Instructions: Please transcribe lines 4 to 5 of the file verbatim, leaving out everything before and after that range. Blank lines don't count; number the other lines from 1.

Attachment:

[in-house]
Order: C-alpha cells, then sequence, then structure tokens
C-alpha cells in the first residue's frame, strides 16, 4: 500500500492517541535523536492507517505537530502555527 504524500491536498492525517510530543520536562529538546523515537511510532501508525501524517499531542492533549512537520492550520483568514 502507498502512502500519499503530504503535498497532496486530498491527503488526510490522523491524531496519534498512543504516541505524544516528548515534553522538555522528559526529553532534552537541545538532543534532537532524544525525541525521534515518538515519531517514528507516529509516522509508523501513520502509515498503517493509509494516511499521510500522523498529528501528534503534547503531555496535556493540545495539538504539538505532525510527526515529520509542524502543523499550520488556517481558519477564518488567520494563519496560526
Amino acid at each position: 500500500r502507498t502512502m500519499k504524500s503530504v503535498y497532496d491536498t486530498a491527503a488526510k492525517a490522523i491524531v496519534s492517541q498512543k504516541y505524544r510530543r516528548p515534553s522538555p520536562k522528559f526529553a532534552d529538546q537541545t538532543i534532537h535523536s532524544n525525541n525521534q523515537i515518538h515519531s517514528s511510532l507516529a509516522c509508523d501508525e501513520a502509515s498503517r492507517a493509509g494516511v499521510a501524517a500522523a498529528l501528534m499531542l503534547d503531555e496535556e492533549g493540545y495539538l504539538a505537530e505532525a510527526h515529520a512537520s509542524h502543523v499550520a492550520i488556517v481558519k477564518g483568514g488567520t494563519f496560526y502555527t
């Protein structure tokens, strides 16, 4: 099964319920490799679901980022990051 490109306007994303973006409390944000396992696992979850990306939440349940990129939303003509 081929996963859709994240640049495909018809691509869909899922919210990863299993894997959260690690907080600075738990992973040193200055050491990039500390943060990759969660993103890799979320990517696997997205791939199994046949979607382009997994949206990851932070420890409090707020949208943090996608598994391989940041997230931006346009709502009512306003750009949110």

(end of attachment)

Amino acid at each position: 500500500r502507498t502512502m500519499k504524500s503530504v503535498y497532496d491536498t486530498a491527503a488526510k492525517a490522523i491524531v496519534s492517541q498512543k504516541y505524544r510530543r516528548p515534553s522538555p520536562k522528559f526529553a532534552d529538546q537541545t538532543i534532537h535523536s532524544n525525541n525521534q523515537i515518538h515519531s517514528s511510532l507516529a509516522c509508523d501508525e501513520a502509515s498503517r492507517a493509509g494516511v499521510a501524517a500522523a498529528l501528534m499531542l503534547d503531555e496535556e492533549g493540545y495539538l504539538a505537530e505532525a510527526h515529520a512537520s509542524h502543523v499550520a492550520i488556517v481558519k477564518g483568514g488567520t494563519f496560526y502555527t
């Protein structure tokens, strides 16, 4: 099964319920490799679901980022990051 490109306007994303973006409390944000396992696992979850990306939440349940990129939303003509 081929996963859709994240640049495909018809691509869909899922919210990863299993894997959260690690907080600075738990992973040193200055050491990039500390943060990759969660993103890799979320990517696997997205791939199994046949979607382009997994949206990851932070420890409090707020949208943090996608598994391989940041997230931006346009709502009512306003750009949110």